Psalm 61:2



Verse 2. From the end of the earth will I cry unto thee. He was banished from the spot which was the centre of his delight, and at the same time his mind was in a depressed and melancholy condition; both actually and figuratively he was an outcast, yet he does not therefore restrain prayer, but rather finds therein a reason for the louder and more importunate cries. To be absent from the place of divine worship was a sore sorrow to saints in the olden times; they looked upon the tabernacle as the centre of the world, and they counted themselves to be at the fag end of the universe when they could no longer resort to the sacred shrine; their heart was heavy as in a strange land when they were banished from its solemnities. Yet even they knew right well that no place is unsuitable for prayer. There may be an end of the earth, but there must not be an end to devotion. On creation's verge we may call upon God, for even there he is within call. No spot is too dreary, no condition too deplorable; whether it be the world's end or life's end, prayer is equally available. To pray in some circumstances needs resolve, and the psalmist here expresses it,

I will cry. It was a wise resolution, for had he ceased to pray he would have become the victim of despair; there is an end to a man when he makes an end to prayer. Observe that David never dreamed of seeking any other God; he did not imagine the dominion of Jehovah to be local: he was at the end of the promised land, but he knew himself to be still in the territory of the Great King; to him only does he address his petitions.

When my heart is overwhelmed: -- when the huge waves of trouble wash over me, and I am completely submerged, not only as to my head, but also my heart. It is hard to pray when the very heart is drowning, yet gracious men plead best at such times. Tribulation brings us to God, and brings God to us. Faith's greatest triumphs are achieved in her heaviest trials. It is all over with me, affliction is all over me; it encompasses me as a cloud, it swallows me up like a sea, it shuts me in with thick darkness, yet God is near, near enough to hear my voice, and I will call him. Is not this brave talk? Mark how our psalmist tells the Lord, as if he knew he were hearing him, that he intended to call upon him: our prayer by reason of our distress may be like to a call upon a far off friend, but our inmost faith has its quiet heart whispers to the Lord as to one who is assuredly our very present help. Lead me to the rock that is higher than

  1. I see thee to be my refuge, sure and strong; but alas! I am confused, and cannot find thee; I am weak, and cannot climb thee. Thou art so steadfast, guide me; thou art so high, uplift me. There is a mint of meaning in this brief prayer. Along the iron bound coast of our northern shores, lives are lost because the rocks are inaccessible to the shipwrecked mariner. A clergyman of one of the coast villages has with immense labour cut steps up from the beach to a large chamber, which he has excavated in the chalk cliffs; here many mariners have been saved; they have climbed the rock, which had else been too high for them, and they have escaped. We have heard of late, however, that the steps have been worn away by the storms, and that poor sailors have perished miserably within sight of the refuge which they could not reach, for it was too high for them: it is therefore proposed to drive in iron stanchions, and to hang up chain ladders that shipwrecked mariners may reach the chambers in the rock. The illustration is self interpreting. Our experience leads us to understand this verse right well, for the time was with us when we were in such amazement of soul be reason of sin, that although we knew the Lord Jesus to be a sure salvation for sinners, yet we could not come at him, by reason of our many doubts and forebodings. A Saviour would have been of no use to us if the Holy Spirit had not gently led us to him, and enabled us to rest upon him. To this day we often feel that we not only want a rock, but to be led to it. With this in view we treat very leniently the half unbelieving prayers of awakened souls; for in their bewildered state we cannot expect from them all at once a fully believing cry. A seeking soul should at once believe in Jesus, but it is legitimate for a man to ask to be led to Jesus; the Holy Spirit is able to effect such a leading, and he can do it even though the heart be on the borders of despair. How infinitely higher that we are is the salvation of God. We are low and grovelling, but it towers like some tall cliff far above us. This is its glory, and is our delight when we have once climbed into the rock, and claimed an interest in it; but while we are as yet trembling seekers, the glory and sublimity of salvation appal us, and we feel that we are too unworthy ever to be partakers of it; hence we are led to cry for grace upon grace, and to see how dependent we are for everything, not only for the Saviour, but for the power to believe on him.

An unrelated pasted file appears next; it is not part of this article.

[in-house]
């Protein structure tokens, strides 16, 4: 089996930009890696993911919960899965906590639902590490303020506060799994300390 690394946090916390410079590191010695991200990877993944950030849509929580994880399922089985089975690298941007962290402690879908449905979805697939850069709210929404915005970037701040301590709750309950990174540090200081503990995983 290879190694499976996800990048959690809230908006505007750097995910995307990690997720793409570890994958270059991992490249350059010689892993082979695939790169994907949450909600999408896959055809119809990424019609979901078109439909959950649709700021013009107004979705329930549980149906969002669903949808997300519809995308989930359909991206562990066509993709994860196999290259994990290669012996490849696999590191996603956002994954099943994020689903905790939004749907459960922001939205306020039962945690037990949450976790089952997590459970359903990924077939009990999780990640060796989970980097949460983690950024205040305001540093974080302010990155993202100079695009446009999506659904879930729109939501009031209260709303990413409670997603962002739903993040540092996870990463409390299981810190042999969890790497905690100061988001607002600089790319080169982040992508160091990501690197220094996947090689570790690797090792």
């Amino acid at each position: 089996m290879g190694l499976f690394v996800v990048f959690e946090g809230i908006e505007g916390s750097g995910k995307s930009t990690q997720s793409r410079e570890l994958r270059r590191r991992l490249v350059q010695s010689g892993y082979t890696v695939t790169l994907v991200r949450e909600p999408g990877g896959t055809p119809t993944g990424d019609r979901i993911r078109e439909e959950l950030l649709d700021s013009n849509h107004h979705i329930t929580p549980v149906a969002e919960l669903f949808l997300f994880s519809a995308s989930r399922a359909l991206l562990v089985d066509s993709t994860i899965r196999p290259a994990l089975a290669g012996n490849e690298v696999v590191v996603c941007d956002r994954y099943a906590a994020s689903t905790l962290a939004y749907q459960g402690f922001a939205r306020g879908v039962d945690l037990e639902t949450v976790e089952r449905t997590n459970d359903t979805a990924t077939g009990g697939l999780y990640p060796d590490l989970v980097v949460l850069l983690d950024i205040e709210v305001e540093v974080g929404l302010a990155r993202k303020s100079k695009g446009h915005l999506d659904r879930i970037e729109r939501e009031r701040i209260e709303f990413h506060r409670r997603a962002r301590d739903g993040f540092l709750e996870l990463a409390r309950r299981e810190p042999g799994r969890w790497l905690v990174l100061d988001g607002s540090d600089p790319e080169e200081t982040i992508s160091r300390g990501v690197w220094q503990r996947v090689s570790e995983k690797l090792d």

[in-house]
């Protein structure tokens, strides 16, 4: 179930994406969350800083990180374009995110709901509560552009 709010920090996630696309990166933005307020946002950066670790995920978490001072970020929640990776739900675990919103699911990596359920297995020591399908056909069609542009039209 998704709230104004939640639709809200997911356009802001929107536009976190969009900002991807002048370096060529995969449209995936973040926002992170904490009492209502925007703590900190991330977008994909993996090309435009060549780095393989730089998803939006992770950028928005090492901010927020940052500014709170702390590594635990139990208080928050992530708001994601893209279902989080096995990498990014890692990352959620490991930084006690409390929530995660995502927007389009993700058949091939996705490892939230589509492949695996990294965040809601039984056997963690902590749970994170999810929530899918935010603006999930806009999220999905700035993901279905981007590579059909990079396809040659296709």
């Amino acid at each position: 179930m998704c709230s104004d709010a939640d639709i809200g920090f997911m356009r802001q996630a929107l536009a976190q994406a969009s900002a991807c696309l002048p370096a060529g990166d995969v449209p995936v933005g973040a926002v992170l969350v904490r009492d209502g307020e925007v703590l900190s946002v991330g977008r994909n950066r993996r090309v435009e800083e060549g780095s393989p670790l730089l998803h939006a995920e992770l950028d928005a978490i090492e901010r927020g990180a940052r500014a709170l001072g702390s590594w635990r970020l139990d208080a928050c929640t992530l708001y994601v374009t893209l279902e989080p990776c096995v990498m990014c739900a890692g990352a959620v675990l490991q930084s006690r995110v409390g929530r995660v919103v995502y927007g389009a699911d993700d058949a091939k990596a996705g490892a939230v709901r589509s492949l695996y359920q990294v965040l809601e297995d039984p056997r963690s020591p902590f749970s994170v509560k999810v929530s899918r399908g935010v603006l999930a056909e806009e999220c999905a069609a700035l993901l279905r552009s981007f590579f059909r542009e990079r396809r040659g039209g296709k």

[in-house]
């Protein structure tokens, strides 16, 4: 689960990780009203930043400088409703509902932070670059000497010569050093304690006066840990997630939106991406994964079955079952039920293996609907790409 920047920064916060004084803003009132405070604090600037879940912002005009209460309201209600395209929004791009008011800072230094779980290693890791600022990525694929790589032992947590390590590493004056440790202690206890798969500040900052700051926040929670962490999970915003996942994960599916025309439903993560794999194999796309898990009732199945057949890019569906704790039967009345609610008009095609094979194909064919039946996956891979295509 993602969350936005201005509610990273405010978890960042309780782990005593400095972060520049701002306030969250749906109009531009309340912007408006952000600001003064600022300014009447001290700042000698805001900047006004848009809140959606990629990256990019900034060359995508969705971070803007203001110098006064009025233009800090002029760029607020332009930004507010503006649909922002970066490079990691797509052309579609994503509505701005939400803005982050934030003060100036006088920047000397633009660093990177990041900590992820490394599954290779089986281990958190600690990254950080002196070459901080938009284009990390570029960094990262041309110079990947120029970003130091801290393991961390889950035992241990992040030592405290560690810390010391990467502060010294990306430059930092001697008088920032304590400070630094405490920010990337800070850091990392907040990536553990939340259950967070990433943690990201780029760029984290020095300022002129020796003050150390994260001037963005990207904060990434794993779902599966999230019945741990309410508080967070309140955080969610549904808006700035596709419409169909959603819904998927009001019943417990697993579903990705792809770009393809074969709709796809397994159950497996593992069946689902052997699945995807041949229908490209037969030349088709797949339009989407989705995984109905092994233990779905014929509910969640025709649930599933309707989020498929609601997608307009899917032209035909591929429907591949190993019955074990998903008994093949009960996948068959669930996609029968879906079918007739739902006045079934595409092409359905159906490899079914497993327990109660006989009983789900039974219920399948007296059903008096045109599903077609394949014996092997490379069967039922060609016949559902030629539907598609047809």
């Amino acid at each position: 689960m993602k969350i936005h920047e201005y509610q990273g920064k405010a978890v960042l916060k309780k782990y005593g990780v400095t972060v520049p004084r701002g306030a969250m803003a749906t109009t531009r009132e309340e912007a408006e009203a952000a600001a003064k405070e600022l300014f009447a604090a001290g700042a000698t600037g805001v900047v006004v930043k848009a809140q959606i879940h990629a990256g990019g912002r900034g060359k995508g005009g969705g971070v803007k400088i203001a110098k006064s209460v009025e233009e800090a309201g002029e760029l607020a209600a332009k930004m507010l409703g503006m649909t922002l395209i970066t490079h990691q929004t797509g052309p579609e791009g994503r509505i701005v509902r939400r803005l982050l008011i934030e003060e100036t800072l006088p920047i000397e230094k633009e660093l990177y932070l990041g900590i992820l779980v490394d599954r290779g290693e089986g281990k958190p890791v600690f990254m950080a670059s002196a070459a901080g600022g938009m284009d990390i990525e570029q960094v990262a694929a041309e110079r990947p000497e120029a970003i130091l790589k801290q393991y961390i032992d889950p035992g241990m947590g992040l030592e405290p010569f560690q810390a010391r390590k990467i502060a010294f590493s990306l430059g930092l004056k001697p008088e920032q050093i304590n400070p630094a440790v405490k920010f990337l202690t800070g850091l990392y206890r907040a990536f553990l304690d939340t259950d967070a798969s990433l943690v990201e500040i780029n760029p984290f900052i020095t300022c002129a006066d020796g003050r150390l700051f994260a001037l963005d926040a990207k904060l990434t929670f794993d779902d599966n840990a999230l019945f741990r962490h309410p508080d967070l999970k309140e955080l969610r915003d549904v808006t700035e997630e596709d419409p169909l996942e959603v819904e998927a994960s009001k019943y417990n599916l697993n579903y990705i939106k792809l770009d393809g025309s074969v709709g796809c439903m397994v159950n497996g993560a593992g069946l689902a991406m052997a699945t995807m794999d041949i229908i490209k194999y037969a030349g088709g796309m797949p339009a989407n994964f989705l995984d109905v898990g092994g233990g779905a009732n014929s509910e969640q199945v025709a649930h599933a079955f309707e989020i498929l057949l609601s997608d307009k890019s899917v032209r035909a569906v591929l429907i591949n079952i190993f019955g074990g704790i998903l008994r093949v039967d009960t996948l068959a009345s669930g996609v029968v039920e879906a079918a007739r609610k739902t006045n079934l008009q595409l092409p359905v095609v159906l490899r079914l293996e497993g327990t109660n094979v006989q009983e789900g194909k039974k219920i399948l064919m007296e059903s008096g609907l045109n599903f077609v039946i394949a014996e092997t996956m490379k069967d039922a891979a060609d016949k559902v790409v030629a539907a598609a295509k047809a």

Verse 1-2. See Psalms on "Psalms 61:1" for further information.

Verse 2. From the end of the earth. This may be taken two ways: either naturally, and then it is an allusion to men that are far distant and remote from help, relief and comfort: or, as I may say, ecclesiastically, with reference to the temple of God, which was "in medio terrae," "in the midst and heart of the land," where God manifested and gave tokens of his gracious presence and favour: as if he had said, "I am at the end of the earth; far from any tokens, pledges, or manifestations of the love and favour of God, as well as from outward help and assistance." John Owen.